How A Victim’s “Assumption Of Risk” Can Affect A Personal Injury Claim
In some personal injury cases, the defendant may assert what is known as an assumption of risk defense. This is basically just what it sounds like: The defendant cannot be held legally liable for a risk that the plaintiff or victim assumed voluntarily. Under Georgia law, an assumption of risk defense requires the defendant to prove that the plaintiff or victim “without coercion” chose a course of action “with full knowledge of its danger and while exercising a free choice as to whether to engage in the act or not.”
Georgia Courts Hold City Not Liable for Death of Teen Killed While Trying to Rescue Friend
A recent decision from the Georgia Court of Appeals, Williams v. City of Tybee Island, illustrates how courts apply the assumption of risk defense in practice. This particular case involved a wrongful death lawsuit filed against a municipal government over its alleged failure to save a man from drowning.
Here is what happened. The victim in this case, a 17-year-old male, visited a beach at Tybee Island, Georgia, with several of his teenage friends. The victim and two others walked out to a sandbar during low tide. Initially, the water was only about waist-deep. But as the tide started to come in, the group started to go back ashore. By now, however, the water was shoulder-deep and they were having trouble.
A bystander on the beach called the City of Tybee Island’s non-emergency line because she was concerned for the three teenagers’ safety. A city lifeguard was standing on-shore but he received instructions to simply “watch from the shore” and wait for other lifeguards who were headed to the scene on watercraft.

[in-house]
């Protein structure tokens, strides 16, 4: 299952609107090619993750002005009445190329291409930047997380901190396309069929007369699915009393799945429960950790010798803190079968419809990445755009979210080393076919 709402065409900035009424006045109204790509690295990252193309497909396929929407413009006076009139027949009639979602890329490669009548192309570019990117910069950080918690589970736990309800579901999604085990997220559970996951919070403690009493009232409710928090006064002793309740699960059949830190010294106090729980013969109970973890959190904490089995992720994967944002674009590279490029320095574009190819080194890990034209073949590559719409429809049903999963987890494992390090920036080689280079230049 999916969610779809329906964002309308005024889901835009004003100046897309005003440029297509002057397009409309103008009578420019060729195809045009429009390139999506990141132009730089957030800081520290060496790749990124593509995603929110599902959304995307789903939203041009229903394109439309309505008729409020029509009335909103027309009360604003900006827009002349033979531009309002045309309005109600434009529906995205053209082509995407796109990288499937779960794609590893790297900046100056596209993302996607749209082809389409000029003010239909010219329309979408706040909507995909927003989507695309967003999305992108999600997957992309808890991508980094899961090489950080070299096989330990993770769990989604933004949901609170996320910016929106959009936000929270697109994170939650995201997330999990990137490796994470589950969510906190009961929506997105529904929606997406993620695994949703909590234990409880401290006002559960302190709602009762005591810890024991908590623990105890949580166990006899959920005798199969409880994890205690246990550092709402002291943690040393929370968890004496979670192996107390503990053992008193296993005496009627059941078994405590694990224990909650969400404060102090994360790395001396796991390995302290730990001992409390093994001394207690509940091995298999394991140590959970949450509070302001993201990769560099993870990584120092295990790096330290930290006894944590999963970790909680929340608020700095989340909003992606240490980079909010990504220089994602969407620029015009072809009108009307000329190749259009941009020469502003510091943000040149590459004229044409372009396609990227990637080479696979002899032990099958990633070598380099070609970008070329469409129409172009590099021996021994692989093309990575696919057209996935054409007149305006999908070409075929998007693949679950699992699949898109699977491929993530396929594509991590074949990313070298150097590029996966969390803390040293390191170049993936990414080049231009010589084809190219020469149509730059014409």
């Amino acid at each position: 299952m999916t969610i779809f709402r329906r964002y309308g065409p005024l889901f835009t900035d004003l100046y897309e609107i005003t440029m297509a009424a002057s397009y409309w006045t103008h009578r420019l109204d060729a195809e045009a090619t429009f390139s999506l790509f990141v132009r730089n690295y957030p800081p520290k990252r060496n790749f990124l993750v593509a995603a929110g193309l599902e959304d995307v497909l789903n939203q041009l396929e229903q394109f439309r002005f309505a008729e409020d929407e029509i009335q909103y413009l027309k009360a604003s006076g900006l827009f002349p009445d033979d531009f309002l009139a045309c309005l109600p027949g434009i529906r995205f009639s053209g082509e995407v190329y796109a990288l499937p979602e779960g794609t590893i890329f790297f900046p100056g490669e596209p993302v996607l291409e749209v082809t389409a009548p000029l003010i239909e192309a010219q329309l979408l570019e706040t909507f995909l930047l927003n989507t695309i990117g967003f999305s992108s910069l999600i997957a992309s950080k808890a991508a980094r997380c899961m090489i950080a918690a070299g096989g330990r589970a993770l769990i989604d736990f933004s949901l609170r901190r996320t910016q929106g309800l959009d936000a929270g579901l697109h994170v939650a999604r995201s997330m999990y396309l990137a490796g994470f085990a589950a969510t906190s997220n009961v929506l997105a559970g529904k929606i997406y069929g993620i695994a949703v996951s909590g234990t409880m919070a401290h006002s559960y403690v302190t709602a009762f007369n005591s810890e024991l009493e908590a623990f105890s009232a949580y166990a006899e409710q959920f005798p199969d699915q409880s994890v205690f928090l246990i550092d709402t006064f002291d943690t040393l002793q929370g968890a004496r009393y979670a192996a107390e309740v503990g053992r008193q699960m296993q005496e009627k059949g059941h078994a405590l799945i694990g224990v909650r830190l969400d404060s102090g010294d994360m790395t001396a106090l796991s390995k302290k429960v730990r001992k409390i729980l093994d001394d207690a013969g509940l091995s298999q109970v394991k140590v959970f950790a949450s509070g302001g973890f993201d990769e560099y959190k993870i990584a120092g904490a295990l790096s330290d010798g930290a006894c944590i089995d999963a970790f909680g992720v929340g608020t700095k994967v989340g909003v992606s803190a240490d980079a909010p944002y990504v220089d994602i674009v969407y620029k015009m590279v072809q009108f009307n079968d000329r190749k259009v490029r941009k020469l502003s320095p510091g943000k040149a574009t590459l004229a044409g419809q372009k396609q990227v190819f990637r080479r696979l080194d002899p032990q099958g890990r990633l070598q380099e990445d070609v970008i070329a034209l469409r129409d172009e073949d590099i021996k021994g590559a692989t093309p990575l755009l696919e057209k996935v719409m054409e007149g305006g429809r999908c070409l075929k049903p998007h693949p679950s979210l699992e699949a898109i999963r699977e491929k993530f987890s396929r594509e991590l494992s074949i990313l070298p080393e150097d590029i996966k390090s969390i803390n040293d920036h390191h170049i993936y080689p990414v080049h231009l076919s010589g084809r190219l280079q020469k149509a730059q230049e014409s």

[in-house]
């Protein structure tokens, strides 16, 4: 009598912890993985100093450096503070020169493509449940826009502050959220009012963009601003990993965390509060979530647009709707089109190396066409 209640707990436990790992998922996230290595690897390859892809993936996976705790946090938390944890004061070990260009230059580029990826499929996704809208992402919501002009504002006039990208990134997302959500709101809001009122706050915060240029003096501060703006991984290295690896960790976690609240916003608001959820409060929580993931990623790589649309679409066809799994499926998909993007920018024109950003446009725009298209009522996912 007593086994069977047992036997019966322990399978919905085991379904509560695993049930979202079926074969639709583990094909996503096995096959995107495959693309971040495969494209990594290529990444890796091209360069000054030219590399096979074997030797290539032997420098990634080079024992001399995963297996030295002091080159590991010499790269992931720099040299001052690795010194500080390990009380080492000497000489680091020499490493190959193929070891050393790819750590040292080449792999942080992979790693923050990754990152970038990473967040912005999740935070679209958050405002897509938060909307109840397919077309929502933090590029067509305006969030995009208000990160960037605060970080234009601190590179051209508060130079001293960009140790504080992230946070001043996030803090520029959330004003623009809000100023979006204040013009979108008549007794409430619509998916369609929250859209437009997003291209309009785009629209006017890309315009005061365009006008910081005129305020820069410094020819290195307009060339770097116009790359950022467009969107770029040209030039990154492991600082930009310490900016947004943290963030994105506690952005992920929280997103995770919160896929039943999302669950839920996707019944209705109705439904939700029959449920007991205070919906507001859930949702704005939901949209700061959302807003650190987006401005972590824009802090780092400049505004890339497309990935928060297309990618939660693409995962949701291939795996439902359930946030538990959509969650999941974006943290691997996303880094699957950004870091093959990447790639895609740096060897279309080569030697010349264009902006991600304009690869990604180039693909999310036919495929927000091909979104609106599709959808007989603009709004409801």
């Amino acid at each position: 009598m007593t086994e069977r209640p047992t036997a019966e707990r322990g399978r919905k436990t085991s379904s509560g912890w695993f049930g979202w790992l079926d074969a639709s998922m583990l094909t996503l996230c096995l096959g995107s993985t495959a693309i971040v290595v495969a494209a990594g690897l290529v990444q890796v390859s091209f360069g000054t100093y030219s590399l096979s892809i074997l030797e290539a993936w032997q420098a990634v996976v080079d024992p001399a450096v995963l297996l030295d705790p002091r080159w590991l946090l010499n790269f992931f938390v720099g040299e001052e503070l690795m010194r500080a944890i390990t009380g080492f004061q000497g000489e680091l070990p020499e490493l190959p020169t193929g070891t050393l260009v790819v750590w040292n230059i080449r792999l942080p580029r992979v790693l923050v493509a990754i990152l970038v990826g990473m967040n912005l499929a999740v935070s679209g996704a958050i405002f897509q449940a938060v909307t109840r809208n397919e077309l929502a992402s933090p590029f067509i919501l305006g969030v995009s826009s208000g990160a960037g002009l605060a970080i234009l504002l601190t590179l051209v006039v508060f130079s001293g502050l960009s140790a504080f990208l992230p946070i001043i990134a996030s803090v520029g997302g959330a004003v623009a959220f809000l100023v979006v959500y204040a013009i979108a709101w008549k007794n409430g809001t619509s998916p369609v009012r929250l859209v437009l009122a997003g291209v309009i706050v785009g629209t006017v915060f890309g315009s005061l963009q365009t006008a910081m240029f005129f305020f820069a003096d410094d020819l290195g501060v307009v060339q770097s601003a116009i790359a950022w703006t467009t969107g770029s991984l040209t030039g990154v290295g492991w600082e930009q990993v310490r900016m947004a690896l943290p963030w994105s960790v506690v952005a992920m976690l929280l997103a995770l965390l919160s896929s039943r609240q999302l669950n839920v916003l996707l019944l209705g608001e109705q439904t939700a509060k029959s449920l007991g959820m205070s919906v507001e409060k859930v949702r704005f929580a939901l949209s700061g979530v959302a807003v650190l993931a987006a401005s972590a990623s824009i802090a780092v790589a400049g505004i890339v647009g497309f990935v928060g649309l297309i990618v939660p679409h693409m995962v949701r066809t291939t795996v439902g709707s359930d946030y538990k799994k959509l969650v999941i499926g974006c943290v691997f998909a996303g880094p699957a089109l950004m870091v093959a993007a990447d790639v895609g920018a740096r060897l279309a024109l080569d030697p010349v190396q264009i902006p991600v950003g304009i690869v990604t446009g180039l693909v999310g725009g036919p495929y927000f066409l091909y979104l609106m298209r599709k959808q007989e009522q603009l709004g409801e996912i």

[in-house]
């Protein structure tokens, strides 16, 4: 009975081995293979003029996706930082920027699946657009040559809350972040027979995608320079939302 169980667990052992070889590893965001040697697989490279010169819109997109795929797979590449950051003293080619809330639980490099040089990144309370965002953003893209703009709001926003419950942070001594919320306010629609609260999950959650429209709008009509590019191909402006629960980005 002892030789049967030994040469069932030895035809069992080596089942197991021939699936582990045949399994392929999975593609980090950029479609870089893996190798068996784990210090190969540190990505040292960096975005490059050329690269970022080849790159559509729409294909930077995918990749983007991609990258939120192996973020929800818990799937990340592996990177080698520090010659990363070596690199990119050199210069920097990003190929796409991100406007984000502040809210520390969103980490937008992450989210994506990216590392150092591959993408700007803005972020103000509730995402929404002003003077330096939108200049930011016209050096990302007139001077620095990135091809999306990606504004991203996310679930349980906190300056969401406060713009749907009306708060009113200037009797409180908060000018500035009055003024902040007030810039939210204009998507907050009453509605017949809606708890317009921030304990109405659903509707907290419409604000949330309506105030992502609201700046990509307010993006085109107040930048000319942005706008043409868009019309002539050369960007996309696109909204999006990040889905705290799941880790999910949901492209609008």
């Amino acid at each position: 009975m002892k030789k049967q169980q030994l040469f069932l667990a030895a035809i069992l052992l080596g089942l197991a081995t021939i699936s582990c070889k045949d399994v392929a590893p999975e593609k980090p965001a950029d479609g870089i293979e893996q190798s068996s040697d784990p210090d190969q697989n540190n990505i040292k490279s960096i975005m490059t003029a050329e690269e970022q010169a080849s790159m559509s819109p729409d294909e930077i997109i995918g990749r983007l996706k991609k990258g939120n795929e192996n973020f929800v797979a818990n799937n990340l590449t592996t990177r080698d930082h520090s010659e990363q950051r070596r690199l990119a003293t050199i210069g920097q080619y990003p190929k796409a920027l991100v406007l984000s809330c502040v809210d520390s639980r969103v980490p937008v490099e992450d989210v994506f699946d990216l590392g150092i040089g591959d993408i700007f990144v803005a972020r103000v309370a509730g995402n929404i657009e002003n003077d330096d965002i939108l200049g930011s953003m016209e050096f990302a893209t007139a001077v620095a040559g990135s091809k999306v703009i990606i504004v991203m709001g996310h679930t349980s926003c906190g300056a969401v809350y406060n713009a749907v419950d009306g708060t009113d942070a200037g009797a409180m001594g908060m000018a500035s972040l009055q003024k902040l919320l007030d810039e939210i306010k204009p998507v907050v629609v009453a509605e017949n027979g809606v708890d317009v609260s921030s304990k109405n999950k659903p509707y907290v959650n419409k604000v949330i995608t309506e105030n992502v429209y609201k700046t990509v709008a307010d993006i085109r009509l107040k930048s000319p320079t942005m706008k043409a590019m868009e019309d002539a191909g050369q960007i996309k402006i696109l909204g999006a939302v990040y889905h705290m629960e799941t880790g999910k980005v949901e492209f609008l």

One of the three teenagers managed to reach the shore safely without intervention. The victim also reached the shore but he saw that the third member of their group was still struggling and about to be pulled under. The victim therefore turned back to rescue his friend. In the process, the victim himself was swept underwater and drowned. His body was found several days later.
The victim’s parents subsequently filed their wrongful death lawsuit against the city. The city asserted an assumption of risk defense. The parents argued their son was effectively “coerced” into rescuing his friend due to the city’s negligence, specifically by the lifeguard who stood on the beach and decided to wait rather than attempt a rescue himself.
Both the trial judge and the Court of Appeals, however, agreed with the city that the victim’s assumption of risk barred recovery by the parents. The Court of Appeals rejected the notion that the lifeguard’s inaction amounted to coercion. At best it was “speculative” to assert quicker intervention by the lifeguard would have made a difference, the Court reasoned. More to the point, the victim “was aware of the risk of danger of entering the ocean,” as was the person whom he was trying to rescue.
Contact a DeKalb County Personal Injury Attorney Today
A wrongful death lawsuit often raises a number of complicated legal questions that need to be addressed before a case ever reaches a jury. If you need advice or representation from a qualified Atlanta personal injury lawyer, contact Shiver Hamilton Campbell today to schedule a consultation.